Visual Foxpro Autocomplete – Tips and Tricks

Last night I spoke at the Atlanta Foxpro Users Group meeting on Autocomplete – Tips and Tricks.

Here is the issue/problem: The client wants a lookup against existing manufacturers and constrain them (for the most part) against the existing list, but would also like to be able to add a manufacturer on the fly with as little fuss as possible. My initial thought is the combo box, but you are constrained by the contents of the combo box on what can be chosen. So then I think of the new Autocomplete feature of the textbox.

Another issue is that the database for the system is in MySQL and can be large. Autocomplete only works against a VFP free table. So, how do you get autocomplete to work with a MySQL backend, large dataset, but constrained to a VFP free table?

I poked around the Internet in all of the usual places and I just couldn’t find any information on how to make Autocomplete work, especially not in the environment that I was running in. There were a couple of blog entries by Calvin Hsia and Jorge Mota that helped out a lot. Along with some additional testing, I was able to come up with something that worked out.

If Autocomplete would work against a cursor, this article would have been done right now, but Autocomplete works against a table sitting on the HD. I was really getting worried now. What if I wanted Autcomplete features against a table that is over 2G?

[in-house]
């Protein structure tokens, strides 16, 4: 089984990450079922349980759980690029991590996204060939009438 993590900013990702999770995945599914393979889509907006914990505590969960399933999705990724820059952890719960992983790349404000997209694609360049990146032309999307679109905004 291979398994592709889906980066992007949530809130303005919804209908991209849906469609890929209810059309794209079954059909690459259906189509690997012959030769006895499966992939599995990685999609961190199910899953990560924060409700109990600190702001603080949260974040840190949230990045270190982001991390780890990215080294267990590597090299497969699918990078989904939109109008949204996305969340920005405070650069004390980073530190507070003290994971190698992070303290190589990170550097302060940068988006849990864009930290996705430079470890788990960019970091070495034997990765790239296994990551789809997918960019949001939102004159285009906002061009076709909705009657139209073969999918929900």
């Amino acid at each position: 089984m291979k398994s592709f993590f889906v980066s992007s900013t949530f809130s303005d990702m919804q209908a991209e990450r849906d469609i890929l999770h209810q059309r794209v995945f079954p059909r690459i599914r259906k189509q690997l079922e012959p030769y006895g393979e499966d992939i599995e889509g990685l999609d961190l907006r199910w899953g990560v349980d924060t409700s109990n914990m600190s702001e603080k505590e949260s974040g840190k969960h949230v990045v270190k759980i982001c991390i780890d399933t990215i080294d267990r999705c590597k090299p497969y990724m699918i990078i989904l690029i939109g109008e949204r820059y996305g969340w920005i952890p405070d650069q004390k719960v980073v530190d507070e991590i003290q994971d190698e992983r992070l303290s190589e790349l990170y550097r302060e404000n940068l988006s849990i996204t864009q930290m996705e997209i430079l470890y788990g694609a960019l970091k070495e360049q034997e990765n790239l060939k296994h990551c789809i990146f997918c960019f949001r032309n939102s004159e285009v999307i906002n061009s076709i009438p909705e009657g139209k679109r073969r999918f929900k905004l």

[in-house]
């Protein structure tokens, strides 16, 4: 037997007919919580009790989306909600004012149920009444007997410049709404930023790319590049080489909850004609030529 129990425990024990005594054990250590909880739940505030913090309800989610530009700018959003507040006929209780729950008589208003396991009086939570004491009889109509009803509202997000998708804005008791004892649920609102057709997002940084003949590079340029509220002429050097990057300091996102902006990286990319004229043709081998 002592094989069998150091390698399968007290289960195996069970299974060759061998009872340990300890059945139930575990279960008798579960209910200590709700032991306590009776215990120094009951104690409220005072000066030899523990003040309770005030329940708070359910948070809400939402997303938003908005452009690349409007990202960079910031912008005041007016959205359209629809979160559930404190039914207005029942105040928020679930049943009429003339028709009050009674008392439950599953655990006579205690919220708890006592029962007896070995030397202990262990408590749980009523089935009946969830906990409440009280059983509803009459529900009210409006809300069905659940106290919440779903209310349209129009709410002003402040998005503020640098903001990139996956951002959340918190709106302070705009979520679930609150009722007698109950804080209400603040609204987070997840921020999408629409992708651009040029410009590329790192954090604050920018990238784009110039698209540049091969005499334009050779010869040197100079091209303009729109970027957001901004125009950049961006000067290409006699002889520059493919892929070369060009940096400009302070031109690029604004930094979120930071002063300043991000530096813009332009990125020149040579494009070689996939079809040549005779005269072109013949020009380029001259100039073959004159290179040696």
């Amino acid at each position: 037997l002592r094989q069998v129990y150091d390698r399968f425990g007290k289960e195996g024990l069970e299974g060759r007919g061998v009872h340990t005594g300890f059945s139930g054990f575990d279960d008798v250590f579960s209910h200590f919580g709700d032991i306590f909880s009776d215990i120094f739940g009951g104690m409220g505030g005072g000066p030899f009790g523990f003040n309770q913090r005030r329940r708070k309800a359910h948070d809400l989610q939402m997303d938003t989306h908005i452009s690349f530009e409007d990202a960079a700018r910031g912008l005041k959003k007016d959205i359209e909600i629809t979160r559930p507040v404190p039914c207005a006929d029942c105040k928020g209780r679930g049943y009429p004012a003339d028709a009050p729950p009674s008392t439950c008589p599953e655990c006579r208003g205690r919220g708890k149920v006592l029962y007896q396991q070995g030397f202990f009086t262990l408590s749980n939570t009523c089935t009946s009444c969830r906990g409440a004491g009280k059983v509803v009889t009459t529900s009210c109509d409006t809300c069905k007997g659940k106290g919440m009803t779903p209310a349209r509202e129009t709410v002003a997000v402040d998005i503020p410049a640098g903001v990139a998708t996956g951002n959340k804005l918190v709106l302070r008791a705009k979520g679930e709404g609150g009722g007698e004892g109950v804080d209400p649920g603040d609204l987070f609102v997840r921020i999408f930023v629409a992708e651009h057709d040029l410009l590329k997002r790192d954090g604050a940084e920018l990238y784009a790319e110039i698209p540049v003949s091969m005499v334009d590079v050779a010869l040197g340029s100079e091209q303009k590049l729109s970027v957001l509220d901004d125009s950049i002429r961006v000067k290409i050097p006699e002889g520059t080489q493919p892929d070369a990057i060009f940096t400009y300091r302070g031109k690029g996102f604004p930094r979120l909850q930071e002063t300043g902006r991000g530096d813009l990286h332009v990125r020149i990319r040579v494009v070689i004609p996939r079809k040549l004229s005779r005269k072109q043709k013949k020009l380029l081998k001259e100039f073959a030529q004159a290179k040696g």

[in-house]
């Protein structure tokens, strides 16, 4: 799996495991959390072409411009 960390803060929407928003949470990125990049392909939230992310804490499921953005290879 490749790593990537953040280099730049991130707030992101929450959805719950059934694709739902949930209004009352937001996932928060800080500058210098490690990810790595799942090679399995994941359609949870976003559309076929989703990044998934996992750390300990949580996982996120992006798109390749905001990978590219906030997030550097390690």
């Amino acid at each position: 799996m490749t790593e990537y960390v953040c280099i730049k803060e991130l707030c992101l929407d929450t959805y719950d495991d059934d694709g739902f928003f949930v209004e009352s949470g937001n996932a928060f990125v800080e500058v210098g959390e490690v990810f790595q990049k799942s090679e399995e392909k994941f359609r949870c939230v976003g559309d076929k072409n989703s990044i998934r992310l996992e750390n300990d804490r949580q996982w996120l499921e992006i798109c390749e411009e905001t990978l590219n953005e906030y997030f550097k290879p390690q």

While testing, I was also trying to determine when the table was opened. Was it during the init of the form? Load of the form? Did it leave it open? I couldn’t really tell, because as far as I was able to determine, the Autocomplete table is opened in a private data session.

I was thinking I was going to fail in my endeavors so I went to the xSource directory to see if the source code for Autocomplete was in there. I was hoping to get some of my questions answered, and if I hit a wall, I could see what technology the VFP Team used in Autocomplete and roll my own to where it was acceptable. Unfortunately, the source for Autocomplete isn’t in the xSource code. Another potential roadblock.

All this worry was for naught however. Autocomplete was built in such a way as I was able to get everything working in an acceptable manner.

Enough already. Stop talking about the roadblocks and talk about the solution! {You didn’t know that I had multiple personalities, did you!?!}

To get autocomplete working, you must have three properties set in the textbox control: AutoComplete, AutoCompTable, and AutoCompSource. These are reasonably well documented but I’ll make some brief comments. AutoComplete stores a numeric between 0 (Off) and 4 that indicates what type of lookup you would like. AutoCompTable holds which VFP table to open for the AutoComplete lookup. Yes, this can be a full or partial path such as c:\temp\MyAutoCompTable or .\AutoCompData\MyAutoCompTable. This is good news in that you could specify a different table for each control if you would like. The VFP Team left it up to you on whether to have a single AutoComplete table or multiple. The AutoCompleteSource holds the value that is also used, in combination of the value of the textbox, in the lookup of the value in the AutoComplete table.